There's another reason Buddy shut down the concerts: a recent series of letters and phone calls from ASCAP -- the American Society of Composers, Authors and Publishers -- one of the three largest licensing organizations in North America. One letter began by thanking Buddy for hosting live music in his establishment. "You may not know, however, that music is the property of those who create it," the letter continued, "and to perform copyrighted music at your establishment you must obtain permission from the copyright owners, or their representatives, such as ASCAP."
In short, ASCAP requests that Dad's Donuts pay several hundred dollars per year in licensing fees, back-dated to last February. The payment's basically a form of insurance that will prevent the venue from being sued if a band were to play a cover version of an ASCAP song -- say, "Welcome to Paradise," by Green Day. Buddy swears the bands play only originals, and he resents ASCAP's interference.
"They're like high-pressure telemarketers," Buddy says of the representatives who have phoned him. "To me the whole thing is a crock. These are just kids trying to learn how to play."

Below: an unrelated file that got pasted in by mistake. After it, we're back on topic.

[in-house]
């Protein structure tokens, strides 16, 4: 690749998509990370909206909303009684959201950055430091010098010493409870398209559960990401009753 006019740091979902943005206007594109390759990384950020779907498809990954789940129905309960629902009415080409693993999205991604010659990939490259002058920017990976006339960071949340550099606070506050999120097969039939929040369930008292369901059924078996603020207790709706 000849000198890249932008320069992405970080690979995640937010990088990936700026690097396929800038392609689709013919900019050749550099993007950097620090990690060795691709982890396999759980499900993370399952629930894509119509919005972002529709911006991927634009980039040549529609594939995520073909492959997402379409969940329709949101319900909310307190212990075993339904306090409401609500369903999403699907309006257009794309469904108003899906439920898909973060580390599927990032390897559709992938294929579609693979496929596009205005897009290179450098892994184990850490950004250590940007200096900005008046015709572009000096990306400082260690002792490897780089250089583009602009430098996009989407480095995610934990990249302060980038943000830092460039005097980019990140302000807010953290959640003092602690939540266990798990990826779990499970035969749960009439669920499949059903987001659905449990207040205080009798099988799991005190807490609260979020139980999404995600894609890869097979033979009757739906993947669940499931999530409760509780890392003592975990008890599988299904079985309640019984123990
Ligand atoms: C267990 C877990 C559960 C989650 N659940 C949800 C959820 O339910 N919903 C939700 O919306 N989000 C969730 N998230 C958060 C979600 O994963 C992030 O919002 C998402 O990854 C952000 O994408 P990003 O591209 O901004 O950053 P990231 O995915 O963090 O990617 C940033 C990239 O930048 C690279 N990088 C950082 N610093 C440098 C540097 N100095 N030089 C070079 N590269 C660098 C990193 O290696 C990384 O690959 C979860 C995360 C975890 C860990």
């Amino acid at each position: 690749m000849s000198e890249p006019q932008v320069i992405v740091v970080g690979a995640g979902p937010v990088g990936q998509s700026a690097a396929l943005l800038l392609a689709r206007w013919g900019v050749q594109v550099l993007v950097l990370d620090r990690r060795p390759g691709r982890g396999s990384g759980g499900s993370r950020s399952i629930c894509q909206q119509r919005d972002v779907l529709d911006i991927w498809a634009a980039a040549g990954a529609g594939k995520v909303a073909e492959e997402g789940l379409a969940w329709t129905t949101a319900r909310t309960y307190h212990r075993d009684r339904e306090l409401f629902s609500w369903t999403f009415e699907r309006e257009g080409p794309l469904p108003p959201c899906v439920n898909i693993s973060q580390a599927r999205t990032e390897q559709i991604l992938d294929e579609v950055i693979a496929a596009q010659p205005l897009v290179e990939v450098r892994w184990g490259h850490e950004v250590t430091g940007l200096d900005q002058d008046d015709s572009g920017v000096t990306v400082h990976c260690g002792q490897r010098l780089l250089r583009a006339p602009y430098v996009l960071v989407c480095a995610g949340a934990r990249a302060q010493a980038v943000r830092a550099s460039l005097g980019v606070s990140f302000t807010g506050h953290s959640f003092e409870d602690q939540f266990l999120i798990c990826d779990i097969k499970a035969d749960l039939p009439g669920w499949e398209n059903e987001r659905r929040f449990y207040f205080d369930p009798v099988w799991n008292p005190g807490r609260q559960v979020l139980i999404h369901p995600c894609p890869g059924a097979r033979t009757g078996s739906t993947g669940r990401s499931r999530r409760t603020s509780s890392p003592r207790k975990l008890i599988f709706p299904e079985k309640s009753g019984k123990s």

Exactly how ASCAP discovered that Dad's Donuts was hosting live music isn't clear. The Crawfords don't advertise their shows, save a small announcement of upcoming bands taped to the front door. But Vincent Candilora, senior vice president of licensing at ASCAP, points out that his company employs about 150 people across the United States who look through local newspapers, magazines, and even community newsweeklies for potential infringers. "Who knows," says Candilora, "maybe one of them stopped in for a donut."
Candilora agrees that Dad's Donuts owes nothing to ASCAP as long as the bands play on-ly original material. He also notes that ASCAP does not willingly turn a blind eye to small venues. "If they are unwilling to sign a license, we'll say, 'You don't have to use music, and we'd like you stop using it if you're going to use it illegally.' And if they continue to use it, we'll send investigators who will literally listen to the music, and when they hear our members' music being performed, they will document it, and we will take that venue to federal court and pursue the venue under copyright law."
Buddy has no intention of paying, and this week the Crawfords will reopen their doors to local bands, albeit with a severe caveat against cover tunes. On Saturday, May 16, the rock band Harrison Bergeron will play at 9 p.m. Others are sure to follow in the coming weeks: The venue's recent hiatus didn't make a dent in the number of bands calling for gigs.
"The acoustics are not great, they don't have a PA, or a stage, or anything," says Morgan. "But it's there, it's a venue, and it's somewhere to play and get your stuff out. That's basically Dad's Donuts for you.